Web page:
RE: WALL THICKNESS BASED ON DESIGN CONDITIONS OR HYDRO TEST CONDITIONS

robs,

first question - Yes it will

second - If you look at 5L you'll find that for welded pipe above 15mm wt, you go down to +/- 1.5mm for wall thickness tolerance. B31.3 appears to add manufacturing tolerance to the calculated thickness tmin (304.1.1), but either way it's not much at this sort of thickness.

As zdas04 says, you need to find someone to make this.

Can't work out why you're going for X42 instead of A106 B - you get no benefit for the extra SMYS - both have allowable stresses of 20,000psi and is probably a bit easier to get.

Latest edition of API 5L is now 45th, but appears to be nearly identical to the 44th version.

My motto: Learn something new every day

Also: There's usually a good reason why everyone does it that way

RE: WALL THICKNESS BASED ON DESIGN CONDITIONS OR HYDRO TEST CONDITIONS

(OP)
As client suggested to take for flanges: A694 F42, Fittings: A860 WPHY 42, So corresponding pipes shall be API 5L Gr. X42, I have approached some manufacturers who can make this, but thickness not yet finalized.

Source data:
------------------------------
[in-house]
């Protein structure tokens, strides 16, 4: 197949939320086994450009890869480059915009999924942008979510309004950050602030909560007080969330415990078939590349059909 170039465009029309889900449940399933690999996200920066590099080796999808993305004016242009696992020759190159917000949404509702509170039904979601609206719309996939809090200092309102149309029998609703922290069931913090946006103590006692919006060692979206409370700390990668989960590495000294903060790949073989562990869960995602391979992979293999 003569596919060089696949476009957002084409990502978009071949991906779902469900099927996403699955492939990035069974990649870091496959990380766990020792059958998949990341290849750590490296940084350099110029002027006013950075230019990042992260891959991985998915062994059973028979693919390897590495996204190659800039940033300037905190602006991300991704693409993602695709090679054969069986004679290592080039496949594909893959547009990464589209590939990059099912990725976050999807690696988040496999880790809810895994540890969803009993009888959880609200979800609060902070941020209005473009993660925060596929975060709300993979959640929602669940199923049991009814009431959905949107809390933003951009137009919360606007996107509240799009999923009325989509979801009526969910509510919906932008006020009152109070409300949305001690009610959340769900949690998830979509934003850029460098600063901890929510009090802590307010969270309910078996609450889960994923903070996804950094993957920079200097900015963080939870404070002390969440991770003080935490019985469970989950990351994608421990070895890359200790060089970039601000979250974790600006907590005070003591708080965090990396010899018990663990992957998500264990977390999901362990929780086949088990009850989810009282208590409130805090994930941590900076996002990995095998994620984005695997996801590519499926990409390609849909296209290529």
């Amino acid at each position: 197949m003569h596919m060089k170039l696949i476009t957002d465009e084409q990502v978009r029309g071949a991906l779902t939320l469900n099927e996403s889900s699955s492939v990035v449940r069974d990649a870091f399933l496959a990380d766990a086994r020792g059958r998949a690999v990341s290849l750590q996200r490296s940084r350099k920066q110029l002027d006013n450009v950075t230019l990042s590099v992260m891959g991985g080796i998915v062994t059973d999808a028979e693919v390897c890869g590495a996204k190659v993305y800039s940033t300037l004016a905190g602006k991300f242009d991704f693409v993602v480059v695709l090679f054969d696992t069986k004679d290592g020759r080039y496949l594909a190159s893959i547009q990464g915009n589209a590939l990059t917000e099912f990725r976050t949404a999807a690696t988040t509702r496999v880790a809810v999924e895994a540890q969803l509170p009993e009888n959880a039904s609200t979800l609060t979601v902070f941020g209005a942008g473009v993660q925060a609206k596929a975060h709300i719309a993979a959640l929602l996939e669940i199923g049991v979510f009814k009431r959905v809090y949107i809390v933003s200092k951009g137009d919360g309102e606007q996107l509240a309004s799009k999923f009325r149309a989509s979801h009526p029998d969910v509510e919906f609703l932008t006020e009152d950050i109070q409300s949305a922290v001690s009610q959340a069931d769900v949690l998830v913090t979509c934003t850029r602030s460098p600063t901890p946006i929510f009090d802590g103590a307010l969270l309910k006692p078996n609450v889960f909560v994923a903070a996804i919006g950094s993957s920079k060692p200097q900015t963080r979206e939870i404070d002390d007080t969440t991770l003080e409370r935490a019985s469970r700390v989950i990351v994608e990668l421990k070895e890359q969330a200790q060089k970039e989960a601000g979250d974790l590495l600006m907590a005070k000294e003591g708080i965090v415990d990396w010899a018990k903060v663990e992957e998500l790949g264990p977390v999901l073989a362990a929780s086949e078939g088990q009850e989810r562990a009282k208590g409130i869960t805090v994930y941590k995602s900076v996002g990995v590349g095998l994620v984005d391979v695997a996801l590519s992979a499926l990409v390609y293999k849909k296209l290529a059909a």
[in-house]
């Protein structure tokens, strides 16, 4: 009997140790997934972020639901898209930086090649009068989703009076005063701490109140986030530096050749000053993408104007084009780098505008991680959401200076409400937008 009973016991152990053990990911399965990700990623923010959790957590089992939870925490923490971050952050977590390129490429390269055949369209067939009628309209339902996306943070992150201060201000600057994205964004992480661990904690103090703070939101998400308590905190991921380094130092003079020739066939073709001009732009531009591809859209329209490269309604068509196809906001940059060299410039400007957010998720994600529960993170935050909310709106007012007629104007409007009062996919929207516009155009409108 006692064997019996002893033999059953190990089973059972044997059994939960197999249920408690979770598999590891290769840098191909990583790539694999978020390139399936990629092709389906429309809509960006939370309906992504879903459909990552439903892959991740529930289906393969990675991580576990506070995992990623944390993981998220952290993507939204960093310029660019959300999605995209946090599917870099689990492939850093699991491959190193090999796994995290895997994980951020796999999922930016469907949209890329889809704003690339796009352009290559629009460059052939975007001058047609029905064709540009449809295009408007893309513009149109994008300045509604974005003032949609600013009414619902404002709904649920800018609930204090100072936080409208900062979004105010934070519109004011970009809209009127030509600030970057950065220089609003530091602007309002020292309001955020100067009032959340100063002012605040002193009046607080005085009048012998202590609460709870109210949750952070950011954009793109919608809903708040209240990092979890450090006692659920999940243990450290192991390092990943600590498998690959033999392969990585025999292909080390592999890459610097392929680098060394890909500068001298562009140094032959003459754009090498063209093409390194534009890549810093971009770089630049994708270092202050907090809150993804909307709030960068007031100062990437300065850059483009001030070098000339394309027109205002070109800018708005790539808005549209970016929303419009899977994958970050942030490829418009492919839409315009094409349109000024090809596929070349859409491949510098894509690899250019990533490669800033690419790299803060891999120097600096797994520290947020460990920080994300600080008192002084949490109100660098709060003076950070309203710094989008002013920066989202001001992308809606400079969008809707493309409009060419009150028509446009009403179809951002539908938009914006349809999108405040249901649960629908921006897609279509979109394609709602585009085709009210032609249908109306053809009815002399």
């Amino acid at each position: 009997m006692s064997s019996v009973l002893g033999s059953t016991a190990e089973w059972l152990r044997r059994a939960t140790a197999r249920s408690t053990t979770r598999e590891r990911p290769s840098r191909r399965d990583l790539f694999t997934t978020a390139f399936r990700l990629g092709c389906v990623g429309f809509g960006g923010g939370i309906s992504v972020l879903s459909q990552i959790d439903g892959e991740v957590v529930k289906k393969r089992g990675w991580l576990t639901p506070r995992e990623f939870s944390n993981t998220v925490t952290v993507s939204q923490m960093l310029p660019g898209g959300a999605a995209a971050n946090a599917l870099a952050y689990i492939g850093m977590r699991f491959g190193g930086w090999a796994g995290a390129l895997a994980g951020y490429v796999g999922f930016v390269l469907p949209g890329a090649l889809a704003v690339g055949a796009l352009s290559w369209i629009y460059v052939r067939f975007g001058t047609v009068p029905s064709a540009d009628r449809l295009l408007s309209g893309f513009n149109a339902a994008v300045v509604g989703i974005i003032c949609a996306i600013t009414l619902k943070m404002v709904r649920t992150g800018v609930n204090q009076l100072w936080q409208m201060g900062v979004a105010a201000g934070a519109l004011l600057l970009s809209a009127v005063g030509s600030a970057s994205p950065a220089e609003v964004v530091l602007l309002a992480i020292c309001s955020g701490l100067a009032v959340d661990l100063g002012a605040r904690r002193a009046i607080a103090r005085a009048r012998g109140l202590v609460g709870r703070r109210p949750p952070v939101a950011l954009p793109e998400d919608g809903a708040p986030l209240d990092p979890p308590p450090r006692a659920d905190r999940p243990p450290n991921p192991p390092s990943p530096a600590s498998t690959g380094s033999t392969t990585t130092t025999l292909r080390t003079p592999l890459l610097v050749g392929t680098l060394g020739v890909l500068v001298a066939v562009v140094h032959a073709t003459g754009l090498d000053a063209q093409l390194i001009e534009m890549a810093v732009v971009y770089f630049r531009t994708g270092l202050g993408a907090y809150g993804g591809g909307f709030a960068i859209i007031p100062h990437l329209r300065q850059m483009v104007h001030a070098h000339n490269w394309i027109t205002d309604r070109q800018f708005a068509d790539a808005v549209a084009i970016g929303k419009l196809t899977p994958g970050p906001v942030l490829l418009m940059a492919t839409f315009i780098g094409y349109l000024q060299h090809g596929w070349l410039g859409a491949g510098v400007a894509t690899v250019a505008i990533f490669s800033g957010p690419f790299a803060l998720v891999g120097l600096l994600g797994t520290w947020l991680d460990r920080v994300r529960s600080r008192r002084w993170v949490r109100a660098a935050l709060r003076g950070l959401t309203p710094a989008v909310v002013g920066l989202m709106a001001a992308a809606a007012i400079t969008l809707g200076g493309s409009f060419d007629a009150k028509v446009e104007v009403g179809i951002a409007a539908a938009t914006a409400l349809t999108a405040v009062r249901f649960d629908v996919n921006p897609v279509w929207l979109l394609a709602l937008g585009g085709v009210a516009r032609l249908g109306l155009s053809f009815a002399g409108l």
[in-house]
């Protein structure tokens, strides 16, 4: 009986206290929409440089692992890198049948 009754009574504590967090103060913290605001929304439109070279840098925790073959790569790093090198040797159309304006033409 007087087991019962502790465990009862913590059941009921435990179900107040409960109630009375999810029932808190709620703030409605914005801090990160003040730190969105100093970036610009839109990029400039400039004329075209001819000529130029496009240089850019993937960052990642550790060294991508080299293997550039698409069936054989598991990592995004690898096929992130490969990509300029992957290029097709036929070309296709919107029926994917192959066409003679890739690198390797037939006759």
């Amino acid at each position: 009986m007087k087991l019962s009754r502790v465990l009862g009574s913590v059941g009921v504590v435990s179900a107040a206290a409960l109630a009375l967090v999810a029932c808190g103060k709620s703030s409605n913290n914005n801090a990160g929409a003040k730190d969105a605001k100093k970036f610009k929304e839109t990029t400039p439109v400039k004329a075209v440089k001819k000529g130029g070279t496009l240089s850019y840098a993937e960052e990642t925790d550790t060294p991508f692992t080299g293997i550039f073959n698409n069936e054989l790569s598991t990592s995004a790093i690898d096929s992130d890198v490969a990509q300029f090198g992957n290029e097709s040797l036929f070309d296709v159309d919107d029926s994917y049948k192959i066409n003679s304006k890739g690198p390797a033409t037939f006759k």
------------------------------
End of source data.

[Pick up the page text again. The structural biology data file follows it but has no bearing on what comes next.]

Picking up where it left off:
RE: WALL THICKNESS BASED ON DESIGN CONDITIONS OR HYDRO TEST CONDITIONS

Clients are not always correct - seems to me you're buying more expensive, longer schedule items (F42, WPYH 42 and X42) for no mechanical benefit compared to more standard pipe and flange materials. However if they're happy to pay and wait....

My motto: Learn something new every day

Also: There's usually a good reason why everyone does it that way

RE: WALL THICKNESS BASED ON DESIGN CONDITIONS OR HYDRO TEST CONDITIONS

(OP)
Yes this are required for high pressure transmission lines, can we weld API 5L Gr. B pipes with WPHY 42 fittings?

RE: WALL THICKNESS BASED ON DESIGN CONDITIONS OR HYDRO TEST CONDITIONS

Can't see why not - It may need a separate weld procedure - I'm no welding expert so you would need to see if it fell into the same "group", but I suspect not.

If you're designing to a pipeline code then you get some decent benefit from higher SMYS pipe / materials, but very little/none from the same material when you use B 31.3.

My motto: Learn something new every day

Also: There's usually a good reason why everyone does it that way